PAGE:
Hinkamp, Clarence Nelson
Ili idgman, VVilliam Adams
Holcomb, Franklin Porteous
Holden, Herbert Leander
Holliday, Seymour Edwards
Hoover, john Howard
Horner, Ralph Burroughs
Hovey, Charles Emerson
Howard, David Stewart Hoxie
Howell, james Bruin
Hunter, Donald Taylor
Hyatt, Claudius Roscoe
Hydrick, jacob Lawton
Ingram, jonas Howard
lseman, john Edward. jr.
j acobs, Rilllililll
james, Charles Milford
jewell, joseph VVarren
johnson, Earle Freeman
johnstone, Harold Halleck
jones, Claude Ashton
jones, Herbert Aloysius
jordan, Leland, jr.
Kays, Harlow Trask
Keiran, Richard Tuson
Keller, Charles Stanley
Keller, Henry Rupert
Kenyon, George VVilliam
Keppler, Chester Henry john
Kimball, Lucien Frank
King, Frank Ragan
Kittel, Ernest George
Klein, jacob Henry, jr.
Knapp, john Harrison
Knauss, Harrison Edward
Knox, Forney Moore
Krakow, Carl Christian
Lafrenz, Wlalter Frederick
Lagerquist, Frank VVilliam
Laird, George Hays
Lauman, Philip Gatch
Lawrence, Vllillis VVoodruff
Le Bourgeois, Henry Blow
Lee, VVilliam Henry
Leonard, Emeric Robert
Lewis, john VVilliam
Libbey, Miles Augustus
Lichtenstein, Emil Alexander
Lilley, Frederick Pliny
Lipstate, YVadel Abram
Lofquist, Emanuel August
Logan, George Christian
Lombard, Benjamin Russell
Lowell, Robert Traill Spence
Ludlow, Reginald Fairfax
Lynch, Charles McKenna
McCarthy, Francis Peter
McClure, Henry Adrian
McConnell, Riley Franklin
McCormack, Harvey William
McCrary, Preston H.
McGill, Clarence McCutcheon
McKeehan, Louis Williams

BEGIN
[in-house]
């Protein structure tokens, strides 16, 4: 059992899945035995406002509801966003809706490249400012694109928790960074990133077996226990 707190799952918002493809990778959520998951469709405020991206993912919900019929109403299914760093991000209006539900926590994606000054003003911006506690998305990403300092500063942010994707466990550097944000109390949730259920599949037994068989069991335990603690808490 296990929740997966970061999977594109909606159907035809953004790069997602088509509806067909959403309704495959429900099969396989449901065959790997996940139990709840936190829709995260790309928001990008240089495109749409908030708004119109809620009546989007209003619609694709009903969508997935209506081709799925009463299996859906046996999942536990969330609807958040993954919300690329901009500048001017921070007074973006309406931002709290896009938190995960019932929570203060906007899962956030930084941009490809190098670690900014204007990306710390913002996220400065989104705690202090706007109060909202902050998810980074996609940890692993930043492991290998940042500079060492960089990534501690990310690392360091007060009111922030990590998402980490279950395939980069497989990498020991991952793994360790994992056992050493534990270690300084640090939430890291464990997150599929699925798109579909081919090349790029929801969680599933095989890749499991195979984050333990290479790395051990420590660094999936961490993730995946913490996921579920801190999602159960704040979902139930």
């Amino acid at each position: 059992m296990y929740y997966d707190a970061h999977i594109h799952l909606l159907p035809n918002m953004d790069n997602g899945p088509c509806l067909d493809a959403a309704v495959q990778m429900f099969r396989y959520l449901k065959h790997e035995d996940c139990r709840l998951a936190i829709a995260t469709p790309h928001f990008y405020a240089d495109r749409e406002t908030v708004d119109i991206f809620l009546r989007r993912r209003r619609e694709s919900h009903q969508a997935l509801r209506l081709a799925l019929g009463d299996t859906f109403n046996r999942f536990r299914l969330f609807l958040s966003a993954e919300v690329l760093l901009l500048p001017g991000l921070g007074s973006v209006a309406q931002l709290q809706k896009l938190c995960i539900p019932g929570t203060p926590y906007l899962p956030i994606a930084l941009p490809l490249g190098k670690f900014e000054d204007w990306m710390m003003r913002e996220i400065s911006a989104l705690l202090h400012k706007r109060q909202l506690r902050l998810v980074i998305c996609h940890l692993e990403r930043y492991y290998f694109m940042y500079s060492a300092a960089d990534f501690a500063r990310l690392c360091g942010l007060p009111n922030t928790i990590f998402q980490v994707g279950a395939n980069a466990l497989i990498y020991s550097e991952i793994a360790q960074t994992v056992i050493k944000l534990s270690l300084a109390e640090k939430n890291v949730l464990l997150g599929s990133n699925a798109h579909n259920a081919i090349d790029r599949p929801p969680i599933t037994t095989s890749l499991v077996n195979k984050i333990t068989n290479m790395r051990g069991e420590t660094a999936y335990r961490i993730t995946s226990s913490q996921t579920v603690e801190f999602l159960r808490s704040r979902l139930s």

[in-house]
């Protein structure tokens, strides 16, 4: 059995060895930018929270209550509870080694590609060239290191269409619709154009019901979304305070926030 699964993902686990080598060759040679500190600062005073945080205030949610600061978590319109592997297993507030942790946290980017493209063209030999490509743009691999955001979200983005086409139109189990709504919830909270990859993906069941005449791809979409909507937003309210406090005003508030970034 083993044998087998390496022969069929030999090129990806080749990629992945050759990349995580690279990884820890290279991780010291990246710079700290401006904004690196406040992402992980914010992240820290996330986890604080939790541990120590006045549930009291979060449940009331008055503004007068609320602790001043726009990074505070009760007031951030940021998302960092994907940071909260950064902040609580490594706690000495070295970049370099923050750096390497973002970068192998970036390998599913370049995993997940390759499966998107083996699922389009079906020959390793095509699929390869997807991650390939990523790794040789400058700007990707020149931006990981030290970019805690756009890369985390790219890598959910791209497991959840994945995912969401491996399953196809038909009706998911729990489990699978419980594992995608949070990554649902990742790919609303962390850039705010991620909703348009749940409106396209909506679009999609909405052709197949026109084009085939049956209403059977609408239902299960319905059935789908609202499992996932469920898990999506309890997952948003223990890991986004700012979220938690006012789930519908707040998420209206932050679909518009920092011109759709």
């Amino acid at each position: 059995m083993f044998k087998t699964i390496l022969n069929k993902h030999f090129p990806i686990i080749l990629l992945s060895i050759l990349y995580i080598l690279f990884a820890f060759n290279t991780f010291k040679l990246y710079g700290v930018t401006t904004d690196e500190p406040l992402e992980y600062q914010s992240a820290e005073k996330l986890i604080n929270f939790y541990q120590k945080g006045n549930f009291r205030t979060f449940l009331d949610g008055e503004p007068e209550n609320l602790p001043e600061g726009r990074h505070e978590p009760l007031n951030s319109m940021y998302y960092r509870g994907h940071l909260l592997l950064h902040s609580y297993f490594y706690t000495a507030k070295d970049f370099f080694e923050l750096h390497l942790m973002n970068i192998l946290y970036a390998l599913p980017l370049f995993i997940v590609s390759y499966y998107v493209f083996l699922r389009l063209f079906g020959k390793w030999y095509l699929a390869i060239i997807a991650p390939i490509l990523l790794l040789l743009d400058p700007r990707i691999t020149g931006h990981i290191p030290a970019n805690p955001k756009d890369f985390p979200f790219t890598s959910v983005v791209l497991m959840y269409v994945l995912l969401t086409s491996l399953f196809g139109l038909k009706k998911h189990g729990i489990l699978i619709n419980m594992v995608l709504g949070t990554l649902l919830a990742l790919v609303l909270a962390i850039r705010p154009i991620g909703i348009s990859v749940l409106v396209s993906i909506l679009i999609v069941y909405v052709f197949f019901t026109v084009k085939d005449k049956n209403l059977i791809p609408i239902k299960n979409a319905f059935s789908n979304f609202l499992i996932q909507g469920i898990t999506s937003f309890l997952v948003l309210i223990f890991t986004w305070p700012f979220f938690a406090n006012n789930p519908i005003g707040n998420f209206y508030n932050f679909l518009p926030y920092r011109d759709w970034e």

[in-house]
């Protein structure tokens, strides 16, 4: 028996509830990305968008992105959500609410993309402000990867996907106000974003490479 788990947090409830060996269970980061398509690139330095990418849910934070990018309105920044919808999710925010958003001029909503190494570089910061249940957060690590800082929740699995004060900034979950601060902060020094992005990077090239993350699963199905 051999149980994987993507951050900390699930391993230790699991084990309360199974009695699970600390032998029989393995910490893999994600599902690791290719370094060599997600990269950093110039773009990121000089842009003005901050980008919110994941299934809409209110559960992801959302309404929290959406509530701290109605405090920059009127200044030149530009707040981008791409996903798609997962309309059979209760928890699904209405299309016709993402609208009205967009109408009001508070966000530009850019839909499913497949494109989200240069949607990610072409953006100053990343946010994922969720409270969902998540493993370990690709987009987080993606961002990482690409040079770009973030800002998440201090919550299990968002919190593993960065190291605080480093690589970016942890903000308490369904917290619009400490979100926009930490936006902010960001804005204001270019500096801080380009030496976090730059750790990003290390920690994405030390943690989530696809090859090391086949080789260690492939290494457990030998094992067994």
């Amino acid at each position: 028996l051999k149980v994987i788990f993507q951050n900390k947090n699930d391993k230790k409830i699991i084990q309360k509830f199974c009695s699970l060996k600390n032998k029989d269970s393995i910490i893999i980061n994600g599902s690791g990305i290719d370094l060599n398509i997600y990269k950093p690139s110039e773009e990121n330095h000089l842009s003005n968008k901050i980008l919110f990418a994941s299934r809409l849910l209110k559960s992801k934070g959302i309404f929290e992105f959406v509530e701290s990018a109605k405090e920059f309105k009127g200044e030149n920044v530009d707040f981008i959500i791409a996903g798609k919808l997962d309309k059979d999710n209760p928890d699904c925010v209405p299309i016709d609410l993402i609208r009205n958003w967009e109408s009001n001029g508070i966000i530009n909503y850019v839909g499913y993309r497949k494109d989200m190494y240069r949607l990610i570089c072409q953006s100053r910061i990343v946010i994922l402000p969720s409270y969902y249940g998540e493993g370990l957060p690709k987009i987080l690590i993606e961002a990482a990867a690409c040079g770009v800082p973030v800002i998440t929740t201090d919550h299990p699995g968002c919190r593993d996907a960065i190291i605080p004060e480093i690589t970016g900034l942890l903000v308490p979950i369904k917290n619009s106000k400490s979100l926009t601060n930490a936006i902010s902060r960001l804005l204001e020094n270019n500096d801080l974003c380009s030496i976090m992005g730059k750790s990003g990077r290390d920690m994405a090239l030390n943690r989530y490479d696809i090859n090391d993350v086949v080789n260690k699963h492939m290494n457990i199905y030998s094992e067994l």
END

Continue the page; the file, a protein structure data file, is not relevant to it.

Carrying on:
McKinney, Stephen Booth
McKittrick, Harold Vincent
McWhorter, Ernest Doyle
Mallison, VVilliam Thomas
Manier, Will Rucker, jr.
THE LUCKY BAG 187
Martin, Arthur Chester
Martin, Alfred Girard
Mathewson, Rufus Wellington
Maxtield, Louis Henry
Mayfield, Irving Hall
Mecleary, Howard Blaine
Meredith, john Ellyson
Miles, Alfred Hart
Milner, Frederick Wood
Monroe, john Albert
Monteser, Walter Rudolph
Montgomery, Robert Langford
Muriin, Henry Clay, jr.
Murray, james McClees
Needham, Ralph Cutler
Nichols, Newton Lord
Nixon, Warren Case
Norris, Charles Rutter
Norton, Homer Hine
O'Brien, joseph Manning
Osburn, Carl Townsend
Page, Calvin Percy
Palmer, Rollo Carlisle
Parker, james, jr,
Parker, Ralph Chandler
Payne, Samuel Spottswood
Plummer, Francis Leo
Pousland, Charles Felton
Pritchard, Earl William
Pryor, Francis Davis
Pugh, Chauncey Ezra
Ravenscroft, George Mastick
Read, Albert Cushing
Reid, Shelby Seymour
Rhodes, john Barclay
Ritter, Harold Hofmann
Robinson, Clyde Russell
Sampson, Ralph Earle
Scheibla, Louis Collins
Schelling, john Martin
Schuyler, Garrett Lansing
Scott, David Alexander
Shea, john Francis
Sherlock, William Evans
Shirley, Major Cleveland
Simpson, George Vlfirt
Slayton, Charles Churchill
Smith, Reuben Robert
Smith, William Taylor
Spencer, Herbert Lee
Spruance, Raymond Ames
Starr, Fletcher Coleman
Stevens, Lemuel Mussetter
Stevenson, Frederick Tomlinson
Stewart, Ralph Roderick
Stiles, William Henry, jr.
Stover, Roy Le Clair
Strait, Burton Anderson
Strother, Edmund Weyman
Struble, George Wallace
Swasey, George Truman
Symington, Thomas Alexander
Taylor, Bert Blaine
Taylor, Henry George
Theobald, Robert Alfred
Thibault, Louis Francis
Thomas, Raymond Gaudcnz
Thomson, Thaddeus Austin, jr.
Tod, Elmer Wayne
Torlinski, Michael john
Tuholski, Walter Henry
Turnbull, Archibald Douglas
Ulrich, Walter Carl
Utley, Harold Hickox
Van Auken, Frederic Tabor
Van de Carr, james Coe
Van Derveer, Warren Abbe
Vertrees, Louis Logan
Vossler, Francis Alfred Leopold
Walker, Eugene Bonfils
Wallace, William Oliver
Walsh, William Hemmings
Ware, Bruce Richardson, jr.
Watson, Ray Henry
Welte, Herbert Englebert
White, Newton Harris, jr.
Williams, Elmo Harrison
Williamson, William Price
Windsor, Charles Clifford